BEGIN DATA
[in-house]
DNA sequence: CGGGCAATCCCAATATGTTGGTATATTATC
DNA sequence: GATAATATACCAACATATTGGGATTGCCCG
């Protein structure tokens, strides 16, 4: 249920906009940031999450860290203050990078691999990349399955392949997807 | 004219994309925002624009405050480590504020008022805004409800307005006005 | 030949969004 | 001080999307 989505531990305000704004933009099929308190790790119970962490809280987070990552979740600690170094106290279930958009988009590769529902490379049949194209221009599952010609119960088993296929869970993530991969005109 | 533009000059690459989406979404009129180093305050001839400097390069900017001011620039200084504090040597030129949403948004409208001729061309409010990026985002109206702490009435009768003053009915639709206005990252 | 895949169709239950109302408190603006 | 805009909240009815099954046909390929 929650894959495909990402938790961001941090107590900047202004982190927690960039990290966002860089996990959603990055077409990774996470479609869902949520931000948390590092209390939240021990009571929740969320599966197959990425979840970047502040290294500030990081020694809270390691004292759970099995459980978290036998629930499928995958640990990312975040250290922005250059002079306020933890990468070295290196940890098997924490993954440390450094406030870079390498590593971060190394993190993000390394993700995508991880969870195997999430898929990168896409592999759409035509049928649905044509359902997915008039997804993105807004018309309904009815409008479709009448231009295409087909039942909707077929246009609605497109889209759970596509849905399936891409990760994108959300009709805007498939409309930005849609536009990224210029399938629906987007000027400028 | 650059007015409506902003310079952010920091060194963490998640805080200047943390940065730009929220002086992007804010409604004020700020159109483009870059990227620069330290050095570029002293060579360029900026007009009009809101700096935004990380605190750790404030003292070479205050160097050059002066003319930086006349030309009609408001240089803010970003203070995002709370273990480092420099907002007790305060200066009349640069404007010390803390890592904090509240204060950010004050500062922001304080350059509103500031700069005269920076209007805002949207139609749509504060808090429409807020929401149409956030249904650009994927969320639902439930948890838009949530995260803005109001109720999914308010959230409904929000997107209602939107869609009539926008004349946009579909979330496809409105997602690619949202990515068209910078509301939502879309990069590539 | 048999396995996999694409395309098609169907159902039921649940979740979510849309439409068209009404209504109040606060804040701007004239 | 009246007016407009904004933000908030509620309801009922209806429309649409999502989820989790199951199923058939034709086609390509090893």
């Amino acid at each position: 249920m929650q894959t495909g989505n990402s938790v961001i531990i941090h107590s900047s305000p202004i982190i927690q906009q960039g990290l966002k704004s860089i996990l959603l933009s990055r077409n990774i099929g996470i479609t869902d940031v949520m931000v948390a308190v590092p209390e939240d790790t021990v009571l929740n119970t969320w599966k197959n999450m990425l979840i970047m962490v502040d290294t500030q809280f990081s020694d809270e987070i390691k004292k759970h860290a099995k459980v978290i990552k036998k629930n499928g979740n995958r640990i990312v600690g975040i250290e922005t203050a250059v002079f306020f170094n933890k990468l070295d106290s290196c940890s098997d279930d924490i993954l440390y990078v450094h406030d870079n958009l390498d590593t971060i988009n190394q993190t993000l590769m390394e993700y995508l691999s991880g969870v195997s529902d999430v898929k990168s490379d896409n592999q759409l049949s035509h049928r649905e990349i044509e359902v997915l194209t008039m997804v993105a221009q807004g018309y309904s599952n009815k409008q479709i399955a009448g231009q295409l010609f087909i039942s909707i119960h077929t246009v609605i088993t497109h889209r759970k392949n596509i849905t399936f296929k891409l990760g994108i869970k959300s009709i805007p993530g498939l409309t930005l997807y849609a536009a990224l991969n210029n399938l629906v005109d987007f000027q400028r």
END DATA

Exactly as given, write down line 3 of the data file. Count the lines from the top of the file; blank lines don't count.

DNA sequence: GATAATATACCAACATATTGGGATTGCCCG